By Rachael Koeson
My youngest is 3, and I am just beginning to have a regular sitting meditation practice. I have done lots of sitting meditation off and on through the years, but it is incredibly hard to actually meditate in a formal, regular way while living the reality of family life.
For a long time I felt bad about myself for that, thinking that it was a flaw on my part. But there is so much more to it, like the reality that it is ridiculously hard to have a formal practice when you are with your children much of the time. And, when you are away from them, you have to work or do errands or take a much-needed break. This reality is true for all mothers. This photograph of my friend nursing while on the toilet speaks strongly of the intensity of mothering, and whether you nurse(d) or not, you can understand the immensity involved in being a mother!
Let’s begin by giving yourself some self-compassion for not having the kind of meditation practice you think you should have. Because it is ok, and you are enough just the way you are. If self-compassion does not come easily, check out the GRCFM’s Mindful Self-Compassion class for some helpful practices.
Then find some “Mindful Mommy Moments.” These are the moments that you can squeeze in literally one minute of mindfulness.
Ideally start with neutral (or mediocre) moments that aren’t charged with emotion. These will depend on each person, but here are some ideas:
- Getting out of bed
- Feeding your baby
- Sitting down on the toilet
- Before you take your first bite of food
- Washing the dishes
- Watching your kids play
- Taking a shower
- Waiting in line
When I was overwhelmed with the immensity of parenting my first toddler, I put pieces of blue painting tape up all over the house. Whenever I saw one, I would take several deep breaths. If you can take 5-10 deep breaths and just feel your feet on the ground, or the boundaries of your body, you are being mindful. It counts. You are making space for yourself and your experience.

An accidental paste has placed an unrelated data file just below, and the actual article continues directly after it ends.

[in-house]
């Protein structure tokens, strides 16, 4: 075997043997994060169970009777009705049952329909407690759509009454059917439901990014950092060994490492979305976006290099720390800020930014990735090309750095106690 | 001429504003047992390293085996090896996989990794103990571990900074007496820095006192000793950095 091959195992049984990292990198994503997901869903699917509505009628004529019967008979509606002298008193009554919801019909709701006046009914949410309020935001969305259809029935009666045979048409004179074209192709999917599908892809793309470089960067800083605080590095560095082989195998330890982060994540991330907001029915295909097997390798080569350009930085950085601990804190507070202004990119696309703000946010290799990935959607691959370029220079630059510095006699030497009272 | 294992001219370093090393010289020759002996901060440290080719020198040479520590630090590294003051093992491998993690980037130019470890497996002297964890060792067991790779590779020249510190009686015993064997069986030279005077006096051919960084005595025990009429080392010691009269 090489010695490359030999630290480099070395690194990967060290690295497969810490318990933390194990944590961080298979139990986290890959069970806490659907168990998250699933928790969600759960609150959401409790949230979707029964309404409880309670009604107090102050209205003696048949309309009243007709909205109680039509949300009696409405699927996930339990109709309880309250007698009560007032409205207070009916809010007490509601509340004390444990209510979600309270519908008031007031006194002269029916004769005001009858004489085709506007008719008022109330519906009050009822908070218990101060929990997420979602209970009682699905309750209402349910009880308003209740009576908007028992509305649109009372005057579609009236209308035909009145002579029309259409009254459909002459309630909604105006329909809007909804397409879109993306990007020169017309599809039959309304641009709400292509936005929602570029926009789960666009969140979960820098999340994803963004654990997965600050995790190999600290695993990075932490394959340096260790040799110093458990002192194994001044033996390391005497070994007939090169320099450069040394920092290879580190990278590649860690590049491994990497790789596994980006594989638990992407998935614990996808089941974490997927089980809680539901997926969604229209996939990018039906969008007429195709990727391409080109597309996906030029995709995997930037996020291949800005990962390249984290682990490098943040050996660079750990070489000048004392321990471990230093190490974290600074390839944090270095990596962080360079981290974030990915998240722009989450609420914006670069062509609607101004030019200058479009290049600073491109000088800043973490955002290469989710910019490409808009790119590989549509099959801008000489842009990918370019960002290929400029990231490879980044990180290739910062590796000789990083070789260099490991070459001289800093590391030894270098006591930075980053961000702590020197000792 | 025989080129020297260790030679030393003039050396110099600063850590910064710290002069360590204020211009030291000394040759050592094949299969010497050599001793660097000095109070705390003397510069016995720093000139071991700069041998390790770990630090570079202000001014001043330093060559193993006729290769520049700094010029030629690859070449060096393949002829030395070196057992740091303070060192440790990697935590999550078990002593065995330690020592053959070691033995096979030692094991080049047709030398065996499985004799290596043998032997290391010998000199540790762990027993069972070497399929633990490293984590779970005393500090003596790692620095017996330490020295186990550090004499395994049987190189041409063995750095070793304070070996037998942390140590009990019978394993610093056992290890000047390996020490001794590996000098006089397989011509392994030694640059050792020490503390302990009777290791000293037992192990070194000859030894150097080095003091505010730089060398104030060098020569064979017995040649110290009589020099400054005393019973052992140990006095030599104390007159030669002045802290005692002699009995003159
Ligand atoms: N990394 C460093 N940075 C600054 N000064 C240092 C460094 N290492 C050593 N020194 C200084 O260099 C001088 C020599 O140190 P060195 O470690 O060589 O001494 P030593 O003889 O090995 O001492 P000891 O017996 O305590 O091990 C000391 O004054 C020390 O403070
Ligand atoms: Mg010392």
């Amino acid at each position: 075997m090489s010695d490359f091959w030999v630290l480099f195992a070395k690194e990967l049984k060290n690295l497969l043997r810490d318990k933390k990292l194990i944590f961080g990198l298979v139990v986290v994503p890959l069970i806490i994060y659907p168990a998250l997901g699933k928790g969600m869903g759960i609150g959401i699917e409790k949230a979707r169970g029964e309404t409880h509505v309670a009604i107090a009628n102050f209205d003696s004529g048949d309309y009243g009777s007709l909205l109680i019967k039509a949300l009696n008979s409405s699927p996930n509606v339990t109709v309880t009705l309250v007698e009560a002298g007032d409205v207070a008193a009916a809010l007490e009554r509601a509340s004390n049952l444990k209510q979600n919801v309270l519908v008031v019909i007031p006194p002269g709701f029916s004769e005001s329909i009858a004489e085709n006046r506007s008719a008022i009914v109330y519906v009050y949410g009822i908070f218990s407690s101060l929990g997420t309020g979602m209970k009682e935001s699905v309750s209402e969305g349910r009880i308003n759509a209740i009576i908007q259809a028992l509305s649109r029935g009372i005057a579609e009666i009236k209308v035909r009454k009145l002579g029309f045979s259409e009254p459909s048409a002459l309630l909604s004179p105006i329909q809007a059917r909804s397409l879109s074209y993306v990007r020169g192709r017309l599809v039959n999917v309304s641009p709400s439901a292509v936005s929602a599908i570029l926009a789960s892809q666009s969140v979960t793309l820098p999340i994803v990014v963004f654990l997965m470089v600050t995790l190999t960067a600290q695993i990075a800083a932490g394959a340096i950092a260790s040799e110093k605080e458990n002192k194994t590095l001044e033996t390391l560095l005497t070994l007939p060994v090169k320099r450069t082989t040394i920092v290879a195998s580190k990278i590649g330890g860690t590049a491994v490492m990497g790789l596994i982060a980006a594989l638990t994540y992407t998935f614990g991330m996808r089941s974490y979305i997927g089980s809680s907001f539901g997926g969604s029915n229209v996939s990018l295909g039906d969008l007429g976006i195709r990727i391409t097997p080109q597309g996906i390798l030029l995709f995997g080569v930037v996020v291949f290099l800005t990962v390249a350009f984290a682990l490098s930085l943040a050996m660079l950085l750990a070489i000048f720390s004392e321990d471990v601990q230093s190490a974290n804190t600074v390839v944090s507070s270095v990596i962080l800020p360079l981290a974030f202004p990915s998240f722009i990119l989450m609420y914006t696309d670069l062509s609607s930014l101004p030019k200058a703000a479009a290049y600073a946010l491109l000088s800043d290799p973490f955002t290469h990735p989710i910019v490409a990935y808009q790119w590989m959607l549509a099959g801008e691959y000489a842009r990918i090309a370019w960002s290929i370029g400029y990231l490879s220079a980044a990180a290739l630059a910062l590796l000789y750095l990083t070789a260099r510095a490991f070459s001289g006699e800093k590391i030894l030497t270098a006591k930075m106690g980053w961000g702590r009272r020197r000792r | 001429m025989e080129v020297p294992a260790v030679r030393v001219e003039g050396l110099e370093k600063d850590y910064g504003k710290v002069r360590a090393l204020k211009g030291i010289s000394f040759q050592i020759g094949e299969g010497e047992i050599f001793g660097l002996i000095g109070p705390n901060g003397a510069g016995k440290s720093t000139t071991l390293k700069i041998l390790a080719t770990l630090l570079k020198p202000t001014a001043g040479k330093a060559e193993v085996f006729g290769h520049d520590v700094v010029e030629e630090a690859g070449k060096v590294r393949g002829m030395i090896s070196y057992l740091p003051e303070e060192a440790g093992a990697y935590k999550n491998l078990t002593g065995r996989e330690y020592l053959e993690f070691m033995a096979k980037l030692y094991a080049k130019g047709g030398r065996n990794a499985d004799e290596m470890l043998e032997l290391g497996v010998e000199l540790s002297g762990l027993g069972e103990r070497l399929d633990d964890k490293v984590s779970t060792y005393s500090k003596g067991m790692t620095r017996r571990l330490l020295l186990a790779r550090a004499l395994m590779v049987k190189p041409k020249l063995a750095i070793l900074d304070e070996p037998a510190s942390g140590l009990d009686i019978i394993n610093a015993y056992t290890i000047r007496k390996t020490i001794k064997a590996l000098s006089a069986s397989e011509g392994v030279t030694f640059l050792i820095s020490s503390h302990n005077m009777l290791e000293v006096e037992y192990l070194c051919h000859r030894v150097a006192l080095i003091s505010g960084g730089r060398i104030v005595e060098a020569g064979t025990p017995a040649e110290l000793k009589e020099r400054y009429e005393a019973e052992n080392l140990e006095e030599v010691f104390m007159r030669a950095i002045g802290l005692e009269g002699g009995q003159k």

Once you have established those neutral moments of mindfulness, perhaps expand toward those marvelous moments, the moments when you are filled with joy or love or gratitude.
Some ideas here:
- Giving your child a hug
- Watching your children sleep
- Noticing your children’s kindness
- Feeling deeply connected to your child
Eventually, you can include those miserable moments. It can be more difficult to be mindful during those, but it is just as important. Notice how the strong emotions feel in your body:
- Where is your anger showing up?
- What color is your sadness?
- How does despair feel in your body?
Breathe into those places and allow yourself to feel those feelings. Bring in your observer self that you have been cultivating in your mediocre and marvelous mindful moments. See if you can stay present and mindful with challenging emotions as well. And if you can’t, return to self-compassion; because this is hard.
As Thich Nhat Hahn says in No Mud, No Lotus:
“Some say that suffering is only an illusion or that to live wisely we have to ‘transcend’ both joy and suffering. I say the opposite. The way to suffer well and be happy is to stay in touch with what is actually going on; in doing so, you will gain liberating insights into the true nature of suffering and joy.”
May you find a few moments in each day that you can be mindful in whatever way you can.
Rachael Koeson is a mother of two beautiful and intense people and a Certified Hakomi Practitioner. Through her practice, Making Space Hakomi, she sees individual clients and offers a Mindful Mothering Support Group. Hakomi is a mindfulness-based, body-centered form of assisted self-discovery. To learn more, visit her web page at www.makingspacehakomi.com